This bed preparation hacks album follows on the article on bed preparation hacks, and shows four more beds prepared in a similar way, with cardboard or paper layers, to suppress weeds. This time they are sunken beds, not merely laid on the ground over whatever was there. This means there was digging involved. Trenches were dug, lined with cardboard or phonebooks (smile) and refilled with sand and compost. The bed is made lower than the path by transferring much of the soil dug from the trenches in the beds into the paths. This necessitates strong stable edges, as we are essentially building raised paths rather than raised beds. The path in the first set was edged with loose bricks.
The cardboard is intended to hold water and add carbon, and the intention in sinking the beds is also to save water as we are threatened by another drought at the Cape this summer. I saw sunken beds by Guerilla House in Langa and Surrey in Cape Town, and I was told that they are damper than raised beds.
The next set of beds were edged with planks and stakes. I learned something here. The stakes will lean away from the sharp edge at the bottom as they are hammered into the ground. With maximum force they could not be righted. I pulled them up and turned the sharp edge of the wedge at the bottom at ninety degrees to the plank and this fixed the problem, providing better support. The deeper and stronger support of plank and stake edging allowed me to go much deeper when digging out the beds. I got so involved I forgot to photograph the deep trenches lined with cardboard and waste paper. I'm hoping the deeper beds will be ideal for carrots. All the beds are semi shaded which is good in our climate. This bed is shaded from afternoon sun in the summer, and by buildings in the winter. We will see how they carrots and leaf vegetables do here. The other bed is hotter and I planted artichokes, asparagus, tamarillos and tomatoes, all grown from seed. I've written on easy to grow vegetables.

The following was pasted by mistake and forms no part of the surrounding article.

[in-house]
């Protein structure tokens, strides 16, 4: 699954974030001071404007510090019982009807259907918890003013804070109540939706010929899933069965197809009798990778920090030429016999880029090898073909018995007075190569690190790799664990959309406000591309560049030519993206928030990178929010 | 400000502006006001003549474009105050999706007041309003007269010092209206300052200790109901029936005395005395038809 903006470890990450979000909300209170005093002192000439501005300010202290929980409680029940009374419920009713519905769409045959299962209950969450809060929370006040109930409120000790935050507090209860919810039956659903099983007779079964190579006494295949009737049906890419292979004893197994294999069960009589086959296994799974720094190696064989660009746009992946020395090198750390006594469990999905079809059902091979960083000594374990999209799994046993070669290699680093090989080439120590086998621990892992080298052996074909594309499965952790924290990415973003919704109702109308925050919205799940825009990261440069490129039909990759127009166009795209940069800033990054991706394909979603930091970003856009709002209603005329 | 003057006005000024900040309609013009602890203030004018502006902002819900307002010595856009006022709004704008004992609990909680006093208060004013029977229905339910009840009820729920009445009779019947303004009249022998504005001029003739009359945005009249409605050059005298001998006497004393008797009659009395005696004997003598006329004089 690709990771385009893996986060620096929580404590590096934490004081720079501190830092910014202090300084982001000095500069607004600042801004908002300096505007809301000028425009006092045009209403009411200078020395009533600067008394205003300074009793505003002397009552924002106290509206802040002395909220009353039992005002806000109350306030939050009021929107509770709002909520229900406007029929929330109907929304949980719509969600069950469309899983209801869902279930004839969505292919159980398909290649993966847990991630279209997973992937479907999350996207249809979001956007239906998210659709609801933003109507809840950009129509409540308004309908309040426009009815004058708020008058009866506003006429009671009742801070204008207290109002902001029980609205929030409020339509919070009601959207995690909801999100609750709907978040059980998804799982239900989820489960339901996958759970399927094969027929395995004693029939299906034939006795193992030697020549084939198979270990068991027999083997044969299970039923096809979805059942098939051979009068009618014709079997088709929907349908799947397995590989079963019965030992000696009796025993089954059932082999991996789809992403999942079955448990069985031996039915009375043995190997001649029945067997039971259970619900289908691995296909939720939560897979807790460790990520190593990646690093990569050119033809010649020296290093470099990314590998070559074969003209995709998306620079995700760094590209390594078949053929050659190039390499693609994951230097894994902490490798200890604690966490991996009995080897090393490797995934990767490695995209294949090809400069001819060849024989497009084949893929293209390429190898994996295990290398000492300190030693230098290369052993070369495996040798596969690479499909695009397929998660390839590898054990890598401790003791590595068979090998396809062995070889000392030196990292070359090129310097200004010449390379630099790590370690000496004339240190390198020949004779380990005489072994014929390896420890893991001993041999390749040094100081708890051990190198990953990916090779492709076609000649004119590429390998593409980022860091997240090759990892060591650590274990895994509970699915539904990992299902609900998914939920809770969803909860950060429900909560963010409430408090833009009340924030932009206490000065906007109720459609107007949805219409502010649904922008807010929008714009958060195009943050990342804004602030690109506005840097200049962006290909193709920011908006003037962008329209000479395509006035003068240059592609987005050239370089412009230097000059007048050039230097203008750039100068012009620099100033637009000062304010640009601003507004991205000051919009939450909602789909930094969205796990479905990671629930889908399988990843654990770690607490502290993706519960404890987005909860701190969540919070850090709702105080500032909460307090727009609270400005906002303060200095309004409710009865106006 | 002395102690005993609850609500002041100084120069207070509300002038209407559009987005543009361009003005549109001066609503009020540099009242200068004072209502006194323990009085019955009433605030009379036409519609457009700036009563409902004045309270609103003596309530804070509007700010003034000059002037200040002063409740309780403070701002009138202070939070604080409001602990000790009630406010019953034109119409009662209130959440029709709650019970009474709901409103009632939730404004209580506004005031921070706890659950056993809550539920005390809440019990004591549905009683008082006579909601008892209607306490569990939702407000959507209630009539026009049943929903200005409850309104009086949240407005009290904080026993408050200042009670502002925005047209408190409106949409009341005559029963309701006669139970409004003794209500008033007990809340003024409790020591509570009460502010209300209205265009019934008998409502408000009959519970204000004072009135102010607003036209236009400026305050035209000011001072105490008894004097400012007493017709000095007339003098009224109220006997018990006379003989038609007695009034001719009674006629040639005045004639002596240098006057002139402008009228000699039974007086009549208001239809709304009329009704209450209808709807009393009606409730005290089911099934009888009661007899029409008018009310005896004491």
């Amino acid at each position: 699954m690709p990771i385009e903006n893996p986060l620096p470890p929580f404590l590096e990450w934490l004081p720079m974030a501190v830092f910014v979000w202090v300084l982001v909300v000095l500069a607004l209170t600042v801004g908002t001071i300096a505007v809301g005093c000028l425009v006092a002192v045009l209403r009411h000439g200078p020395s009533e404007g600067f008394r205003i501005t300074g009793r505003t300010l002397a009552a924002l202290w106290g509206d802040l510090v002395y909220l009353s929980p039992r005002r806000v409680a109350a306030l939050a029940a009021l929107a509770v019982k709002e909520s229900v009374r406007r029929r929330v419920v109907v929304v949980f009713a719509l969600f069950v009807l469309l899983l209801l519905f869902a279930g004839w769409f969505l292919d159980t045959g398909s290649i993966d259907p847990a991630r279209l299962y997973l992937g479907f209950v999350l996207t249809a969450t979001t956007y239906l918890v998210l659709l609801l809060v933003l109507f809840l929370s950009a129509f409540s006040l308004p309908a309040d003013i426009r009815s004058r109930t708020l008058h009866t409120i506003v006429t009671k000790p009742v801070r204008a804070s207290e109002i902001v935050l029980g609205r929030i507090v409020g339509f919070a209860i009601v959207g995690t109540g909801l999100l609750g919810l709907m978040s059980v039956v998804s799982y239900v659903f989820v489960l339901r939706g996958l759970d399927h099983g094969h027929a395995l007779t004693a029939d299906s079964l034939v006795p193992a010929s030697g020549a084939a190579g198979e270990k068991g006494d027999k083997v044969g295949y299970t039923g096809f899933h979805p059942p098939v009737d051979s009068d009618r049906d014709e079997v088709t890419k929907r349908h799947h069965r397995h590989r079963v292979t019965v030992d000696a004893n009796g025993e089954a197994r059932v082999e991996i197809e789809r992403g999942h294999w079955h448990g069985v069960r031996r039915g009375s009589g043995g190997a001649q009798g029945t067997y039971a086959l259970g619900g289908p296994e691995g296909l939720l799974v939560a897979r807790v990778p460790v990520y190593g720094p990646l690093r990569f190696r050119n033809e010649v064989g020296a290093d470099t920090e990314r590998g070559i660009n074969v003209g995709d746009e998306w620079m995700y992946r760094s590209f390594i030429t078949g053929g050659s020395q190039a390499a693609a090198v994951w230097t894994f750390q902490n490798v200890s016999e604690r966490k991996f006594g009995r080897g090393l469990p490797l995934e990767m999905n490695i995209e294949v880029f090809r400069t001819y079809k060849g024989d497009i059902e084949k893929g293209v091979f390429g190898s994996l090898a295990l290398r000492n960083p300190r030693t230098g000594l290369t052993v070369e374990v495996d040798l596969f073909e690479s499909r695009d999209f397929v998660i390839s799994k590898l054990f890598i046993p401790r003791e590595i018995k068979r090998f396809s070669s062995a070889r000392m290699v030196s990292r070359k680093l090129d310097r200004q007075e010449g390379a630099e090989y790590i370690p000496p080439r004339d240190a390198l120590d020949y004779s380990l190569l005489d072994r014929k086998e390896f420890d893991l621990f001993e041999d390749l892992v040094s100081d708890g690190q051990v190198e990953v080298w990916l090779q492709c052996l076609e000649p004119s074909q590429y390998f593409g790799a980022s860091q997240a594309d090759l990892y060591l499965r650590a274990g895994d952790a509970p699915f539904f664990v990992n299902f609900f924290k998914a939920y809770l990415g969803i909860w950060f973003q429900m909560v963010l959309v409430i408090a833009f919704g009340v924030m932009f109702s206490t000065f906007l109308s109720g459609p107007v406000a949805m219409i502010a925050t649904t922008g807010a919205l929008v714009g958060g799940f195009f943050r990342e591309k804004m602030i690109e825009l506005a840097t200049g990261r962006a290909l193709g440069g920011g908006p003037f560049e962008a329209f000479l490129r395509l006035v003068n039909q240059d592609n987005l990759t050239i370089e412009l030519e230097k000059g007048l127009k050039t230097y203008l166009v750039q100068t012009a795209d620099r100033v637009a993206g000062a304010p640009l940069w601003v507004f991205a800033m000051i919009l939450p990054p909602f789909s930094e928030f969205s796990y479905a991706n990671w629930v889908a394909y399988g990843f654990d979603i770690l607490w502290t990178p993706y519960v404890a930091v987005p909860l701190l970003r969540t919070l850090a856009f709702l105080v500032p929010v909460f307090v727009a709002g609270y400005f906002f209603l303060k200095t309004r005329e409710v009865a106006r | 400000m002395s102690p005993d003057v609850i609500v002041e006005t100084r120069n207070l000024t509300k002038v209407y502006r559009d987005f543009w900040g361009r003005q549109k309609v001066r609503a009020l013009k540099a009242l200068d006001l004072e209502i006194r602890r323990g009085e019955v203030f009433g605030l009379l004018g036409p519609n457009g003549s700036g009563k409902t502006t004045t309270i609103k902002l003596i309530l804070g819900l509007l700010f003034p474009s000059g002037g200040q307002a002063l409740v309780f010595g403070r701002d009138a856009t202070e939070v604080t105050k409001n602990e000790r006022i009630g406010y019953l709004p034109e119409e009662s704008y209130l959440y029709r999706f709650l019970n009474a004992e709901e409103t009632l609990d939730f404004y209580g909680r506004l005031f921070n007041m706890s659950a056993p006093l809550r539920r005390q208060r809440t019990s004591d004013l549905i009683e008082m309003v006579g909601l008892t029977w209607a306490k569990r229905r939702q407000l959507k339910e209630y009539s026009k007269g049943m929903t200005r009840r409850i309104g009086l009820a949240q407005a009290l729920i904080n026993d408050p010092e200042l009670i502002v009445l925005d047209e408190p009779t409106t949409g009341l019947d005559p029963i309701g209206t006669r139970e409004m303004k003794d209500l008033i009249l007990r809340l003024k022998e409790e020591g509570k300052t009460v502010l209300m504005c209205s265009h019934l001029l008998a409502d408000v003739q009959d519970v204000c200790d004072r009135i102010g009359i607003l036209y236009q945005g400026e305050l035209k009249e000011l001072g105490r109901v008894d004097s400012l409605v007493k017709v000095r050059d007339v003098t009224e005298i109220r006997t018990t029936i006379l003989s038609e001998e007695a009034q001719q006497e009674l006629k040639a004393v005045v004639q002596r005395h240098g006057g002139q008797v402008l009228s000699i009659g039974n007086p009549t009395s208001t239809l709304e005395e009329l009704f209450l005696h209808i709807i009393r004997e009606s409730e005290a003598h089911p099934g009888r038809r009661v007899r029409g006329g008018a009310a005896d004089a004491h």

The second bed is dug out, lined with paper and filled with compost and after settling in is ready for planting
We all know about home gardening. Tell us about your successes, challenges and ask about issues that bother you. You may have the luxury of a back garden, but there are other ways we learn. Few people age without growing something or buying vegetables during their lives ! It is absolutely guaranteed that you have learned things which can help others on their gardening journey.
We invite you to share your stories, ask questions, because if a thing has bothered you it will bother others too. Someone may have a solution ! No question is too small. There is learning for everyone involved, for you, for me (yes, I learn from every question), for us all. Exciting stuff !
We are starting on a new journey. Every week we will profile your letters ! The best stories and questions we receive.
May 18, 18 10:15 AM
fruitful forests mini ecosystems
Apr 29, 18 06:01 AM
efficient indigenous ecosystemic afforestation Shubhendu Sharma's way
Apr 21, 18 09:37 AM
ferrocement album day 1, the base of low cost water tanks,